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31 Oct 2002 : Column 1079—continued

Annabelle Ewing rose—

Mr. Joyce: Before I give way to the hon. Lady, I should say that I have noticed the Scottish National party's presence on the Opposition Benches—it is wonderful to see someone there—but I have also noticed that, although she wants to take part in this important debate, she has done so very asymmetrically, so that she cannot be challenged. However, I am happy to deal with whatever opportunistic point she wants to make.

Annabelle Ewing: In fact, the hon. Gentleman invited any lawyer in the Chamber to intervene on the specific point that he made about the position and status of international law. I wonder therefore whether he can share his thoughts on the role of the International Court of Justice, which is located, in case he is not aware, in The Hague, in the Netherlands.

Mr. Joyce: The hon. Lady—I say this with great surprise—raises an interesting point. There is a place for that to which she refers, and the International Criminal Court is still embryonic, in a sense, as the United States has not yet signed up to it—for reasons with which I slightly sympathise—although I hope that it signs up in due course. It is in exactly those cases that one can have a little more confidence in a proper judiciary that can make objective judgments. Most of the international law cases that we see or hear about at the moment, especially in view of the international situation, refer to UN charters, resolutions and so forth, which are much less concrete matters than those dealt with by the International Court of Justice or the International Criminal Court.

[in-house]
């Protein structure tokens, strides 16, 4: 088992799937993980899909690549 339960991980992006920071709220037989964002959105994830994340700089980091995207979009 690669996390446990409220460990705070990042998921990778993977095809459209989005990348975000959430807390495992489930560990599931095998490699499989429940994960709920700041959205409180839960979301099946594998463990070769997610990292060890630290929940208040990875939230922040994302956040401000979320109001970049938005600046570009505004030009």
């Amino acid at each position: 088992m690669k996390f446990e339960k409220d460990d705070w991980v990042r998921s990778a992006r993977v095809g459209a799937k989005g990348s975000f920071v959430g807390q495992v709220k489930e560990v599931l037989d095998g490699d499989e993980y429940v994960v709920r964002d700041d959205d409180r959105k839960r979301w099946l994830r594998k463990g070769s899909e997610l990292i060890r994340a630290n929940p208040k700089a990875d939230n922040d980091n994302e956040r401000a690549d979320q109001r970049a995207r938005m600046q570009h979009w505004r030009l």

To return to my point about how we interpret the UN, its will and international law, it seems to me that a number of countries are prepared to say, XThese are the values inherent in our system, which we think are quite good—democracy being one of them—and they can be universalised. Those values must be an important aspect of how international law is interpreted." At the same time, however, it must be recognised that no law stays in place for ever, and that all laws should be challengeable and changing. When we make judgments about what we should do, and whether we should deploy our forces in a particular context, we should be cautious about legitimising those decisions according to what is international law at present. Sometimes, it is a slightly ethereal concept, and while we must maintain general respect for international law, a particular role exists for countries such as ours, which have a democratic system, a set of values that we respect and that we would like to see across the world, and which are prepared to take

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action to spread those values. I urge hon. Members to develop ideas about how we might make changes to aspects of international law in a way that reflects that general trend, rather than accept the questionable idea that all members of the UN should have an equal input into how we interpret that international law.

Before I conclude, I want to refer to the laws of armed conflict. The Geneva conventions are a good case in point. We need to update the way in which we determine what it is acceptable for our armed forces to do. The Geneva conventions are very close to the heart of anyone who is interested in defence issues, and rightly so. Increasingly, however, the UN is deployed not so much in peacekeeping operations but in a potentially warlike context. The UN is not clearly covered by the Geneva conventions, however, as, effectively, it would be policing itself, which raises certain issues. In addition, peacekeeping troops are not technically covered by the laws of armed conflict when, in effect, they are involved in a warlike situation. There are difficulties in that respect. Can the Minister, who is not in his place at present, say whether the Ministry has given thought to those issues? Sometimes, it is difficult to raise issues about the Geneva conventions or international law without seeming as though one is challenging the whole concept, which I am certainly not doing. It is important, however, that the Ministry of Defence and the Foreign Office should consider those issues to see whether changes can be made.

This has been an interesting debate, and I could talk at greater length about some of the other contributions, although I will not do so. I look forward to the next defence debate, however, when the hon. Member for Perth (Annabelle Ewing) will be able to make a speech, and perhaps we will be able to intervene on her.